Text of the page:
By Josef Omorotionmwan
WHILE we were yet sleeping, the world became fully automated and all those unable to speak the language of the machine have been permanently left behind.
Christianity attempts to put a moral burden on us to forgive all those who trespass against us, but it is equally difficult to forget the circumstances where we have been disappointed by those in whose hands our affairs had been placed.
Right now, my N40,000 is cooling off somewhere, after it was “kidnapped” by an ATM at the International Airport, Ikeja-Lagos, Nigeria – that airport, which, like the Benin-Ore road – is for ever undergoing renovation! On that fateful evening, between struggling with the boarding formalities for a Heathrow-bound flight and the need to have some extra Pound Sterling in my pocket, I had inserted my ATM card into the machine, with instruction to bring out N40,000, which I intended to convert at a nearby Bureau de Change. The machine gave me a receipt but no money came out.
There was no one to talk to. I was faced with a machine as all the workers had gone for the weekend. A clear alternative would have been to forego the flight and wait till Monday to sort out the money issue. I chose to travel and leave the money issue for another day.
For the greater part of July, NEPA (by whatever name called) did not provide light to my part of Ikpoba Hill, Benin City. The generators had grown tired and evidently overworked!
Soon after I arrived in Manchester, I almost embarrassed myself when I asked my son to bring me his laptop with the UPS so that I could type my story before they would take the light.
He retorted rather curiously: “What is UPS and to where are they taking the light?” A friend who was around offered some succour: “Daddy, you don’t need any UPS here. I have been in Britain for more than 20 years, during which period the light has not blinked once and it will never blink”.
I gradually began to remind myself that in all my years in New York and other neighbouring states of the US, it was only the terrible winter of 1977 that caused a major accident, which made the light to go off once. Up till this day, the US authorities have not fully recovered from the embarrassment caused by that mishap.
No situation ever embarrasses Nigerian officials. We have said often enough that, even without a government, Nigerians cannot be worse than they already are. Just see how we are watching helplessly while the sweet world of automation leaves us behind. Beyond attending ward and local government meetings, those of us of the analogue age may not be able to cope much longer.
The present age demands that in whatever you do, you must talk the language of the machine. If you must travel by any means – land, air or sea – you must talk to the machine for your ticket and your boarding pass. The trend for the future is that those attendants who now lead us like the blind may not be there much longer.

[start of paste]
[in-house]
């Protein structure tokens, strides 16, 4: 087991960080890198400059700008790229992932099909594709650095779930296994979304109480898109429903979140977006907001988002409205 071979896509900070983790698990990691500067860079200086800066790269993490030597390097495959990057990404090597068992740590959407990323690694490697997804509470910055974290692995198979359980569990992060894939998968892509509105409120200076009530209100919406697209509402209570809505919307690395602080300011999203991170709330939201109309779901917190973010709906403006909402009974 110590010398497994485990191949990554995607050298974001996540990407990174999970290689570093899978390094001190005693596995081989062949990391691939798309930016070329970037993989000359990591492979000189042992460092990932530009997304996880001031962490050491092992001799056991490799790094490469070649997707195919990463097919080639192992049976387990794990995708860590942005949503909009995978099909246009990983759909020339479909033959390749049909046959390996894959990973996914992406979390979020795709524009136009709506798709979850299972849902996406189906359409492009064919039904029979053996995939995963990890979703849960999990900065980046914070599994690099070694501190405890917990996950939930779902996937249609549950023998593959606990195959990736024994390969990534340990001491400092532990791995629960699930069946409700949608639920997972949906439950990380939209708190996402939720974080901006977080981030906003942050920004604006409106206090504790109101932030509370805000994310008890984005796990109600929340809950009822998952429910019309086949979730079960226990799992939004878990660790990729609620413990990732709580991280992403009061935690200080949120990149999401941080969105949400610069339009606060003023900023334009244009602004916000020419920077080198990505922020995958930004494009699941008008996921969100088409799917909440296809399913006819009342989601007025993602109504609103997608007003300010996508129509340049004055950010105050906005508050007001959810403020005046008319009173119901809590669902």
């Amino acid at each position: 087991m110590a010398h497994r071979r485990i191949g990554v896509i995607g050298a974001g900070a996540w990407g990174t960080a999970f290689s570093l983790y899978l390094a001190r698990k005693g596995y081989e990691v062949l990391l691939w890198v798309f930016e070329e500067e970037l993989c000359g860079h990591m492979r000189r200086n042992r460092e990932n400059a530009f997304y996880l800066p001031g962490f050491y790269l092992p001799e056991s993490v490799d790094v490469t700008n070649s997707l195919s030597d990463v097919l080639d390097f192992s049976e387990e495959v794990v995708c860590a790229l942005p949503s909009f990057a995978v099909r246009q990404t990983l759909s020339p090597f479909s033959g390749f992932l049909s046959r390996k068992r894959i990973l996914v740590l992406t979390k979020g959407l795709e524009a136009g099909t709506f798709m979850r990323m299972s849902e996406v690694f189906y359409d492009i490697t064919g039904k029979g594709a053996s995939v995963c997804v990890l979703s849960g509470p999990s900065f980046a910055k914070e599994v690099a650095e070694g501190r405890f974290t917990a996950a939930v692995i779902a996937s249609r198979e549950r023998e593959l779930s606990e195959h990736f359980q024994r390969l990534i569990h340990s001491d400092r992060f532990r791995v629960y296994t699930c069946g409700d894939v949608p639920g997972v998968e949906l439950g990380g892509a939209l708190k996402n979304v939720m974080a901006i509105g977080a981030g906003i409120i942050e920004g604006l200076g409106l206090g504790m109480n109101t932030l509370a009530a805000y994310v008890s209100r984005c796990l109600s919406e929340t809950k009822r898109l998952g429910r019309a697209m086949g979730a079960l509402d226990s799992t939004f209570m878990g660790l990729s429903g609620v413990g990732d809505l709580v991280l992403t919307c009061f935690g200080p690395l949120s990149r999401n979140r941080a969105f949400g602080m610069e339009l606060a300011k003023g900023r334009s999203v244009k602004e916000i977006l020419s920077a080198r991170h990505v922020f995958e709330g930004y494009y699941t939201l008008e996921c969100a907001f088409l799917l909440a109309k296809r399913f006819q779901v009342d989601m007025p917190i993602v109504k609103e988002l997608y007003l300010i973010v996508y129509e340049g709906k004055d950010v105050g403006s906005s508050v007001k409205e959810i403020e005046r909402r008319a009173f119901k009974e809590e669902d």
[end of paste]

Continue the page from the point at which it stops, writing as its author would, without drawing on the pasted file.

In every aspect of life, automation is already taking over. An entire department store may not need more than one person to run it. When you get to the store, you pick the items you want; you pay to the machine, which will give you a receipt and your correct change; and you are done with your shopping! You no longer interact with humans but with machines.
There is the serious argument that the machine has come to replace man and taken over his functions, further worsening the unemployment situation. This view is very valid in Africa and the underdeveloped world. In the advanced societies, nothing is lost.
While some people have moved away from the front line where the machines have taken over, more people have moved to the back line where the machines are produced and that more than cancels out the problem created by the replacement of man by machine.
In spite of the obvious contradictions, how many people would say that the world is still the same – some are analogue while others are digital; some are in the light while others still live in the dark ages; some are progressing while others are retrogressing? For all we know, someday, we shall get to where the rest of the world already is but by then, the rest of the world will be holidaying in the moon.
In the advanced democracies, elections are won and lost at the polling booth; not by judicial contraptions. That is where automation assumes full meaning. Contestants do not wait for the last ballot to be counted. As soon as the direction of the results is known, a loser quickly accepts defeat, the sportsman’s way; he congratulates the winner and life goes on.
In Nigeria, we still live in the kingdom of the antelope, one of the fastest running animals in the bush. The rule is that if you see an antelope, you must attempt to pursue, with a view to catching it, because you never can tell if it has a bad leg. We hear the PDP has gone to the Tribunal to challenge the Edo State gubernatorial election, which has been adjudged the freest, fairest and best election ever conducted in Nigeria.
Some ask why; but we ask why not? After all, it is a free world; the world of the antelope and the bad leg. All the same, the PDP must hear this: Beyond the Nigerian shores, Nigerians everywhere are celebrating the Edo victory and they intend to celebrate it far into the Yuletide season!
A new wave is here with us. Are we willing to ride it?